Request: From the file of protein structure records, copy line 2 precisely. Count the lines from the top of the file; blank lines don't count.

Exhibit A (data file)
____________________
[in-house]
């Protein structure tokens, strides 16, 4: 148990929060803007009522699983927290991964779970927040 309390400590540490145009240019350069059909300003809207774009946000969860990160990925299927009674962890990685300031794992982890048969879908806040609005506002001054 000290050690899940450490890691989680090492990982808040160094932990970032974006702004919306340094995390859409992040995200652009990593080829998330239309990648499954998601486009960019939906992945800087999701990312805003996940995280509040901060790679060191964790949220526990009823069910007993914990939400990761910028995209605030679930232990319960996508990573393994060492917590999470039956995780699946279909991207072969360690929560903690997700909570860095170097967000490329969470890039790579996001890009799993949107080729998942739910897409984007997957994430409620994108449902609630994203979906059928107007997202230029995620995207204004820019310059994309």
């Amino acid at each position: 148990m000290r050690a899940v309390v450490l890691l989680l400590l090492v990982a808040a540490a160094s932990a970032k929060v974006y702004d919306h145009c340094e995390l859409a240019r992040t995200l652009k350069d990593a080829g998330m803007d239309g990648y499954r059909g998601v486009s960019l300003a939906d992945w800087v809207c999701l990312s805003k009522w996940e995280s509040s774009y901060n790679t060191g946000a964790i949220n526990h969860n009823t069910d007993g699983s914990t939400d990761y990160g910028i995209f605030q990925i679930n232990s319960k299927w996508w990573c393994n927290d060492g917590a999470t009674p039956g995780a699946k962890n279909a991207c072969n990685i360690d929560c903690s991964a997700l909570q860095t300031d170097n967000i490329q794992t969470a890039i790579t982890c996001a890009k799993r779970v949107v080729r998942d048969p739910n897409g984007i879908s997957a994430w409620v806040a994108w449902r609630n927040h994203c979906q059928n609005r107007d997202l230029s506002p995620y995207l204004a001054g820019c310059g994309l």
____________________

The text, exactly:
């Protein structure tokens, strides 16, 4: 148990929060803007009522699983927290991964779970927040 309390400590540490145009240019350069059909300003809207774009946000969860990160990925299927009674962890990685300031794992982890048969879908806040609005506002001054 000290050690899940450490890691989680090492990982808040160094932990970032974006702004919306340094995390859409992040995200652009990593080829998330239309990648499954998601486009960019939906992945800087999701990312805003996940995280509040901060790679060191964790949220526990009823069910007993914990939400990761910028995209605030679930232990319960996508990573393994060492917590999470039956995780699946279909991207072969360690929560903690997700909570860095170097967000490329969470890039790579996001890009799993949107080729998942739910897409984007997957994430409620994108449902609630994203979906059928107007997202230029995620995207204004820019310059994309």